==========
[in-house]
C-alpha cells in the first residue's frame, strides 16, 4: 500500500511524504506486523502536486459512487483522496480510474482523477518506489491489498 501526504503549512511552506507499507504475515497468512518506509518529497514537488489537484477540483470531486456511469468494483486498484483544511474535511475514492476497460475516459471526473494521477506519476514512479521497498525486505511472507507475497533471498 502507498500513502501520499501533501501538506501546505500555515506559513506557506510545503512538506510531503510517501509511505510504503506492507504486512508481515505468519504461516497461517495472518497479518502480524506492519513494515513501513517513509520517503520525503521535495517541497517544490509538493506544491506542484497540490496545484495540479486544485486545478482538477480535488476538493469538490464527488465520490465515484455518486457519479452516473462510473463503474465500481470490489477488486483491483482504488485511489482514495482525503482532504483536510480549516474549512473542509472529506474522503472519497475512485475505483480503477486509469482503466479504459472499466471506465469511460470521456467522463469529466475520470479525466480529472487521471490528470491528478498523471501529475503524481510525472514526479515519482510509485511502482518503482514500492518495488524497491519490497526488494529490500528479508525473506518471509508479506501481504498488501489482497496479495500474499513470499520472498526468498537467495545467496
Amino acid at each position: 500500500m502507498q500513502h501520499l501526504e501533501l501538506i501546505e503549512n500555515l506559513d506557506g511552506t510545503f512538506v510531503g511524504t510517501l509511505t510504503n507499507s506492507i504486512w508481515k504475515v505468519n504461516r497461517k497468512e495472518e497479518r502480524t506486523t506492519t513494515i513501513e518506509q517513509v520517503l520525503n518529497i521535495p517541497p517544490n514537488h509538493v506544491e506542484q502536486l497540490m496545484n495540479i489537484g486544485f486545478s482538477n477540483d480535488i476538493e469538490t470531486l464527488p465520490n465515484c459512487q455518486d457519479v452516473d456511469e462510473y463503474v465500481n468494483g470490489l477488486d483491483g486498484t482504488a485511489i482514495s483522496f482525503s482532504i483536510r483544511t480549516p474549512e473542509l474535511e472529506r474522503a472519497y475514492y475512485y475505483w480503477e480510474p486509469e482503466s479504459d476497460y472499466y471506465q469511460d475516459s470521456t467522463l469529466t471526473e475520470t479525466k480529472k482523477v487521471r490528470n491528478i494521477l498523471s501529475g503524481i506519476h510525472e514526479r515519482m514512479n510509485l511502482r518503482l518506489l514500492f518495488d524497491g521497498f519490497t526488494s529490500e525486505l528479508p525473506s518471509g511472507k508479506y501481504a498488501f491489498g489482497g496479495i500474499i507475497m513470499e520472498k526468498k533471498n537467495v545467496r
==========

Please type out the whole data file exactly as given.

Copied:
[in-house]
C-alpha cells in the first residue's frame, strides 16, 4: 500500500511524504506486523502536486459512487483522496480510474482523477518506489491489498 501526504503549512511552506507499507504475515497468512518506509518529497514537488489537484477540483470531486456511469468494483486498484483544511474535511475514492476497460475516459471526473494521477506519476514512479521497498525486505511472507507475497533471498 502507498500513502501520499501533501501538506501546505500555515506559513506557506510545503512538506510531503510517501509511505510504503506492507504486512508481515505468519504461516497461517495472518497479518502480524506492519513494515513501513517513509520517503520525503521535495517541497517544490509538493506544491506542484497540490496545484495540479486544485486545478482538477480535488476538493469538490464527488465520490465515484455518486457519479452516473462510473463503474465500481470490489477488486483491483482504488485511489482514495482525503482532504483536510480549516474549512473542509472529506474522503472519497475512485475505483480503477486509469482503466479504459472499466471506465469511460470521456467522463469529466475520470479525466480529472487521471490528470491528478498523471501529475503524481510525472514526479515519482510509485511502482518503482514500492518495488524497491519490497526488494529490500528479508525473506518471509508479506501481504498488501489482497496479495500474499513470499520472498526468498537467495545467496
Amino acid at each position: 500500500m502507498q500513502h501520499l501526504e501533501l501538506i501546505e503549512n500555515l506559513d506557506g511552506t510545503f512538506v510531503g511524504t510517501l509511505t510504503n507499507s506492507i504486512w508481515k504475515v505468519n504461516r497461517k497468512e495472518e497479518r502480524t506486523t506492519t513494515i513501513e518506509q517513509v520517503l520525503n518529497i521535495p517541497p517544490n514537488h509538493v506544491e506542484q502536486l497540490m496545484n495540479i489537484g486544485f486545478s482538477n477540483d480535488i476538493e469538490t470531486l464527488p465520490n465515484c459512487q455518486d457519479v452516473d456511469e462510473y463503474v465500481n468494483g470490489l477488486d483491483g486498484t482504488a485511489i482514495s483522496f482525503s482532504i483536510r483544511t480549516p474549512e473542509l474535511e472529506r474522503a472519497y475514492y475512485y475505483w480503477e480510474p486509469e482503466s479504459d476497460y472499466y471506465q469511460d475516459s470521456t467522463l469529466t471526473e475520470t479525466k480529472k482523477v487521471r490528470n491528478i494521477l498523471s501529475g503524481i506519476h510525472e514526479r515519482m514512479n510509485l511502482r518503482l518506489l514500492f518495488d524497491g521497498f519490497t526488494s529490500e525486505l528479508p525473506s518471509g511472507k508479506y501481504a498488501f491489498g489482497g496479495i500474499i507475497m513470499e520472498k526468498k533471498n537467495v545467496r